Little Free Libraries Provide a Simple Dose of Literacy

Little Free Library

Little Free Libraries make books accessible to many different community members–for free!
Image: Littlefreelibrary.org

If you’re looking for a simple, effective way to spread literacy in your neighborhood, a Little Free Library may be just what you’re looking for.

In 2009, Todd Bol of Hudson, Wisconsin built a model of a one-room schoolhouse as a tribute to his mother. He filled it with books and put it on a post in his front yard, thereby creating the first Little Free Library. After building several more to give to friends, his work caught the eye of Rick Brooks of the University of Wisconsin-Madison, and the two decided to officially put together a community enterprise that became known as Little Free Library.

Individuals, businesses, and organizations can purchase Little Free Libraries from the 501(c)(3) non-profit (or build their own and purchase official signage) to put on their property. The little libraries are then filled with books that passersby can take and add to for free.

According to their website, Little Free Library’s mission is to promote literacy though free book exchange and to build community by encouraging people to share skills, creativity, and wisdom across generations. The initial goal—to build 2,510 Little Free Libraries, the same number of libraries built by philanthropist Andrew Carnegie in the 20th century—was surpassed in August 2012. In January 2015, there were an estimated 25,000 Little Free Libraries all over the world.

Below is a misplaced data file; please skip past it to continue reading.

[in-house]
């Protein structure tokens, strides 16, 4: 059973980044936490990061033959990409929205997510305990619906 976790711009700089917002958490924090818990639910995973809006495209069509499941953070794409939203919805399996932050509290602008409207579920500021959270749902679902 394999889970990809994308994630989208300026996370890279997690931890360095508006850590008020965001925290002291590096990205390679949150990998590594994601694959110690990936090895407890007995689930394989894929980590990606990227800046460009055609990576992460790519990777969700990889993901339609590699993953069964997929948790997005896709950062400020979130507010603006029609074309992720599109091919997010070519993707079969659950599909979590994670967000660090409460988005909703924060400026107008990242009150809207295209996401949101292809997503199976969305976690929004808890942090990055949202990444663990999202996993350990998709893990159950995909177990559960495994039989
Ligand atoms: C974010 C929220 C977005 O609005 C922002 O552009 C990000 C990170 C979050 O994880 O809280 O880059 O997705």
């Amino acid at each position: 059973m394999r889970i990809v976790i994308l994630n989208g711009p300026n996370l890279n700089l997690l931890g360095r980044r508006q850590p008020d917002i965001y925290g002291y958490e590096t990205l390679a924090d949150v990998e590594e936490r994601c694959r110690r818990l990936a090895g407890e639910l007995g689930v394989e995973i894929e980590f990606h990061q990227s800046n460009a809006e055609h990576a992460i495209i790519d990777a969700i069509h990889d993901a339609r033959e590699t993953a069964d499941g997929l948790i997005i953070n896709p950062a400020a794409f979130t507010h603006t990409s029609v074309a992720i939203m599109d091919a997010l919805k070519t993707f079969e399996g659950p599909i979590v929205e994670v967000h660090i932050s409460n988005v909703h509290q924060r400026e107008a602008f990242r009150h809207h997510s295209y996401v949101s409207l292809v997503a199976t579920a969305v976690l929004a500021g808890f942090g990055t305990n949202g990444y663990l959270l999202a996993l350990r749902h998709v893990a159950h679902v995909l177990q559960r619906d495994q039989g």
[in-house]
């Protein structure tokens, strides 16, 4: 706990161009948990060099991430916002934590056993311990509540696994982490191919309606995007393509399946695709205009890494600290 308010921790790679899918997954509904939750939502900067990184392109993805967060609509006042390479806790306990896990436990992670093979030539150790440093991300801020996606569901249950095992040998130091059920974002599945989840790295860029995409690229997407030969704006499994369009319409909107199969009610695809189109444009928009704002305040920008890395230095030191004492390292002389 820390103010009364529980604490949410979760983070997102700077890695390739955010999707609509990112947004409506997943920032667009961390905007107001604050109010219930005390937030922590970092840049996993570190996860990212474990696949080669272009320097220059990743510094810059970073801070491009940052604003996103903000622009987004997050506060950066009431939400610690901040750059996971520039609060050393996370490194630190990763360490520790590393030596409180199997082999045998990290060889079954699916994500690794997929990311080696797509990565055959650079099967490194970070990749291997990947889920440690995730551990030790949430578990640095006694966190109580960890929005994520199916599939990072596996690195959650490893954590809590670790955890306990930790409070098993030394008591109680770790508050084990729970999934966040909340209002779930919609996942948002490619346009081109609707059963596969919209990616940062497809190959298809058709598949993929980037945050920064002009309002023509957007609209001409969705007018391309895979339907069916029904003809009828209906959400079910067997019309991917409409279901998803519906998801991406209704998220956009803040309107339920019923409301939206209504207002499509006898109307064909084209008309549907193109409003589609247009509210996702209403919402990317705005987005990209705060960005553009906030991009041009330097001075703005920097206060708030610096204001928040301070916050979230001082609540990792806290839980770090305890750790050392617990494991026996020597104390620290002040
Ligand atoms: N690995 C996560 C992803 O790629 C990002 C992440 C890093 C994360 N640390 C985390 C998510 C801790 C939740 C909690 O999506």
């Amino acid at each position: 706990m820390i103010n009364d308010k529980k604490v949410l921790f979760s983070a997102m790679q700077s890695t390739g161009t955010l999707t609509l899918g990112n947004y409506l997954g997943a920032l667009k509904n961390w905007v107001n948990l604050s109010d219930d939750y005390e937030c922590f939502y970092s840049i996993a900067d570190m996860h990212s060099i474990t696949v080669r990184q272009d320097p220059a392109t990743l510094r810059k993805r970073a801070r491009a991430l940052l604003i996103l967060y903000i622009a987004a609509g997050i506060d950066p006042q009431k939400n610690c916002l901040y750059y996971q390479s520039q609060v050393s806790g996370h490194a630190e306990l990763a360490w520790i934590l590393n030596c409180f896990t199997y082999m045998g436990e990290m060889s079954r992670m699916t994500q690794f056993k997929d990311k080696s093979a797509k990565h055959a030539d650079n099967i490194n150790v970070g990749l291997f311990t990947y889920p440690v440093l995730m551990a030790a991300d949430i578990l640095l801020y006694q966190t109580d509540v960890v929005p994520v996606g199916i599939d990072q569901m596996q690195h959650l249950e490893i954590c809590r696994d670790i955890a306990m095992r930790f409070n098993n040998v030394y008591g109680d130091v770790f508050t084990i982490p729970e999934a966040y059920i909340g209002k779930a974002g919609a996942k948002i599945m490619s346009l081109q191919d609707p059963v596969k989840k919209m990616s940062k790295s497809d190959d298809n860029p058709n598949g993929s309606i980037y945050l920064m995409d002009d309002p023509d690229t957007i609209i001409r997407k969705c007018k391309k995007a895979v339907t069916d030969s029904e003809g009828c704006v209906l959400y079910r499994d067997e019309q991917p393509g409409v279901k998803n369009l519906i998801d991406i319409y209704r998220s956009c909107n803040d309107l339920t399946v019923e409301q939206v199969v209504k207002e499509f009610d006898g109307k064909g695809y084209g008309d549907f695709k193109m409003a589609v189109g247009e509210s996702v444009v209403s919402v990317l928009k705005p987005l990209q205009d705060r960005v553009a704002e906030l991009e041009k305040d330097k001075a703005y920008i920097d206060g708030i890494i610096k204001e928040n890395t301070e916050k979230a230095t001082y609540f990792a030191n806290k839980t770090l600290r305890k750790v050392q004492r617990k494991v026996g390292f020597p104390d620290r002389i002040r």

The little wooden structures offer communities a chance to create something unique and useful. For example, Amish carpenter Henry Miller of Cashton, Wisconsin, built a Little Free Library using wood recycled from a 100-year-old barn destroyed in a tornado. Groups often come together to build, paint, and stock the libraries.

“Not all parents take their children to the library,” said Cathy Henderson, who, along with neighbor Kathy Jones, spearheaded the building of a Little Free Library in their hometown of New Orleans. “[Parents] are so busy with work and school and keeping up with household responsibilities that driving to the library is not ‘on the list.’ Here, they can just walk or drive by.”

Houses, coffee shops, and even office waiting rooms have all been home to Little Free Libraries across the world. Official charter numbers and signs allow visitors to the Little Free Library website to check for the nearest location to them on the World Map feature.

What do you think? Would you want a Little Free Library in your neighborhood? What would you like to see in it?

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